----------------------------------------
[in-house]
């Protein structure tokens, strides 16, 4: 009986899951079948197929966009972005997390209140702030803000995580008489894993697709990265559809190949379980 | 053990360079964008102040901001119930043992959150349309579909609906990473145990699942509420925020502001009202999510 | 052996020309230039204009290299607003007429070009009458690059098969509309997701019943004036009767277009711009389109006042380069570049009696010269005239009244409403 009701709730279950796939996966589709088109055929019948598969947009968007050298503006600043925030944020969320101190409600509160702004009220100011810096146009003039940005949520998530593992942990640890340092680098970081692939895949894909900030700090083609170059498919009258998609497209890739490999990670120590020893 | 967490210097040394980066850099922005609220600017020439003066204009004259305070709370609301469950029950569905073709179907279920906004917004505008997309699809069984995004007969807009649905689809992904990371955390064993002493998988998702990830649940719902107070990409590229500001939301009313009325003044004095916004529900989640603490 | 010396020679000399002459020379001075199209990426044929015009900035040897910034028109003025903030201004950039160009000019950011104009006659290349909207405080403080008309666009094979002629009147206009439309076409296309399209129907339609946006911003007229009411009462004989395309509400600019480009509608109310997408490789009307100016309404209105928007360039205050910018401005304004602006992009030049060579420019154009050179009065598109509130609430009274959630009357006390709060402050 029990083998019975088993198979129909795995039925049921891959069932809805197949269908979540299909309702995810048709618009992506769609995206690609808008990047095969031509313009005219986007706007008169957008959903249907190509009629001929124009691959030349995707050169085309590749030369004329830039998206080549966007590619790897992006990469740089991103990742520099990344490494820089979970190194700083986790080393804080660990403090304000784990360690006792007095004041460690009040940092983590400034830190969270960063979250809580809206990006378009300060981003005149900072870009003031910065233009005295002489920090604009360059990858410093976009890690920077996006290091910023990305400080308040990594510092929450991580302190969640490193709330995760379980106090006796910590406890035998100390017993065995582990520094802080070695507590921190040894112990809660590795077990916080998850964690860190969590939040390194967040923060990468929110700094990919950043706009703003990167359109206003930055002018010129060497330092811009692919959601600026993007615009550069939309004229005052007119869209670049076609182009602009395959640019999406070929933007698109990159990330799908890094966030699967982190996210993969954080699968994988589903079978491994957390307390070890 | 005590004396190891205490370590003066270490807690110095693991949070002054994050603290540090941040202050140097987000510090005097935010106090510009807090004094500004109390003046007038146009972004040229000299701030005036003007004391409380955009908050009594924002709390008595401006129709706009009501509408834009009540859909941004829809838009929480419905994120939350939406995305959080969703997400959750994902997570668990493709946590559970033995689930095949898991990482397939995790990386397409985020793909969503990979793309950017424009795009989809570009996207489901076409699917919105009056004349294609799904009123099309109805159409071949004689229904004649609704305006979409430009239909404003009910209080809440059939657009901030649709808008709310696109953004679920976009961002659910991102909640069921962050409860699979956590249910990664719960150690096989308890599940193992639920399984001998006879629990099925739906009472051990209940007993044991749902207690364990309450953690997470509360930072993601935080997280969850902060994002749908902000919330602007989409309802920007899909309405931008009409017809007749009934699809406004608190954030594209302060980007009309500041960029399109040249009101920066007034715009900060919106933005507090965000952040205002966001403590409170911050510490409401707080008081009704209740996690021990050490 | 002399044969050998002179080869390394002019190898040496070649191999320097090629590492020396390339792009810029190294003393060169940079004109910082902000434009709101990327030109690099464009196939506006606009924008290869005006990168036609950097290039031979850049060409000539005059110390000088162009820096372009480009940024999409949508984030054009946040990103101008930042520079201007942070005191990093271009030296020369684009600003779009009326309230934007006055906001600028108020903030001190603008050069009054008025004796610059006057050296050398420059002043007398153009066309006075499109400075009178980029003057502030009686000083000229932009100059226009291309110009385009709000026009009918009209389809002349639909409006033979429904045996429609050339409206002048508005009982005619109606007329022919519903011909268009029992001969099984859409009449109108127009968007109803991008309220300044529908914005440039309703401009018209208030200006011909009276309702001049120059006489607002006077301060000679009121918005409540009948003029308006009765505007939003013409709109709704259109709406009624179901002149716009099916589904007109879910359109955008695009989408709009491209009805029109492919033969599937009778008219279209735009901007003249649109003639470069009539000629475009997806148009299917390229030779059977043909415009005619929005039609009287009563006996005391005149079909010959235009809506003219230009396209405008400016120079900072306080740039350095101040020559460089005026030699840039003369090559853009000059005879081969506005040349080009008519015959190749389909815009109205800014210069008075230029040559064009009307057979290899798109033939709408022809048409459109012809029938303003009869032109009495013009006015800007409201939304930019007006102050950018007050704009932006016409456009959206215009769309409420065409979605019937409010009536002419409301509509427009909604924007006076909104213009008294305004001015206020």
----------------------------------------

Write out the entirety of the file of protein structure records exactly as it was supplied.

[in-house]
């Protein structure tokens, strides 16, 4: 009986899951079948197929966009972005997390209140702030803000995580008489894993697709990265559809190949379980 | 053990360079964008102040901001119930043992959150349309579909609906990473145990699942509420925020502001009202999510 | 052996020309230039204009290299607003007429070009009458690059098969509309997701019943004036009767277009711009389109006042380069570049009696010269005239009244409403 009701709730279950796939996966589709088109055929019948598969947009968007050298503006600043925030944020969320101190409600509160702004009220100011810096146009003039940005949520998530593992942990640890340092680098970081692939895949894909900030700090083609170059498919009258998609497209890739490999990670120590020893 | 967490210097040394980066850099922005609220600017020439003066204009004259305070709370609301469950029950569905073709179907279920906004917004505008997309699809069984995004007969807009649905689809992904990371955390064993002493998988998702990830649940719902107070990409590229500001939301009313009325003044004095916004529900989640603490 | 010396020679000399002459020379001075199209990426044929015009900035040897910034028109003025903030201004950039160009000019950011104009006659290349909207405080403080008309666009094979002629009147206009439309076409296309399209129907339609946006911003007229009411009462004989395309509400600019480009509608109310997408490789009307100016309404209105928007360039205050910018401005304004602006992009030049060579420019154009050179009065598109509130609430009274959630009357006390709060402050 029990083998019975088993198979129909795995039925049921891959069932809805197949269908979540299909309702995810048709618009992506769609995206690609808008990047095969031509313009005219986007706007008169957008959903249907190509009629001929124009691959030349995707050169085309590749030369004329830039998206080549966007590619790897992006990469740089991103990742520099990344490494820089979970190194700083986790080393804080660990403090304000784990360690006792007095004041460690009040940092983590400034830190969270960063979250809580809206990006378009300060981003005149900072870009003031910065233009005295002489920090604009360059990858410093976009890690920077996006290091910023990305400080308040990594510092929450991580302190969640490193709330995760379980106090006796910590406890035998100390017993065995582990520094802080070695507590921190040894112990809660590795077990916080998850964690860190969590939040390194967040923060990468929110700094990919950043706009703003990167359109206003930055002018010129060497330092811009692919959601600026993007615009550069939309004229005052007119869209670049076609182009602009395959640019999406070929933007698109990159990330799908890094966030699967982190996210993969954080699968994988589903079978491994957390307390070890 | 005590004396190891205490370590003066270490807690110095693991949070002054994050603290540090941040202050140097987000510090005097935010106090510009807090004094500004109390003046007038146009972004040229000299701030005036003007004391409380955009908050009594924002709390008595401006129709706009009501509408834009009540859909941004829809838009929480419905994120939350939406995305959080969703997400959750994902997570668990493709946590559970033995689930095949898991990482397939995790990386397409985020793909969503990979793309950017424009795009989809570009996207489901076409699917919105009056004349294609799904009123099309109805159409071949004689229904004649609704305006979409430009239909404003009910209080809440059939657009901030649709808008709310696109953004679920976009961002659910991102909640069921962050409860699979956590249910990664719960150690096989308890599940193992639920399984001998006879629990099925739906009472051990209940007993044991749902207690364990309450953690997470509360930072993601935080997280969850902060994002749908902000919330602007989409309802920007899909309405931008009409017809007749009934699809406004608190954030594209302060980007009309500041960029399109040249009101920066007034715009900060919106933005507090965000952040205002966001403590409170911050510490409401707080008081009704209740996690021990050490 | 002399044969050998002179080869390394002019190898040496070649191999320097090629590492020396390339792009810029190294003393060169940079004109910082902000434009709101990327030109690099464009196939506006606009924008290869005006990168036609950097290039031979850049060409000539005059110390000088162009820096372009480009940024999409949508984030054009946040990103101008930042520079201007942070005191990093271009030296020369684009600003779009009326309230934007006055906001600028108020903030001190603008050069009054008025004796610059006057050296050398420059002043007398153009066309006075499109400075009178980029003057502030009686000083000229932009100059226009291309110009385009709000026009009918009209389809002349639909409006033979429904045996429609050339409206002048508005009982005619109606007329022919519903011909268009029992001969099984859409009449109108127009968007109803991008309220300044529908914005440039309703401009018209208030200006011909009276309702001049120059006489607002006077301060000679009121918005409540009948003029308006009765505007939003013409709109709704259109709406009624179901002149716009099916589904007109879910359109955008695009989408709009491209009805029109492919033969599937009778008219279209735009901007003249649109003639470069009539000629475009997806148009299917390229030779059977043909415009005619929005039609009287009563006996005391005149079909010959235009809506003219230009396209405008400016120079900072306080740039350095101040020559460089005026030699840039003369090559853009000059005879081969506005040349080009008519015959190749389909815009109205800014210069008075230029040559064009009307057979290899798109033939709408022809048409459109012809029938303003009869032109009495013009006015800007409201939304930019007006102050950018007050704009932006016409456009959206215009769309409420065409979605019937409010009536002419409301509509427009909604924007006076909104213009008294305004001015206020």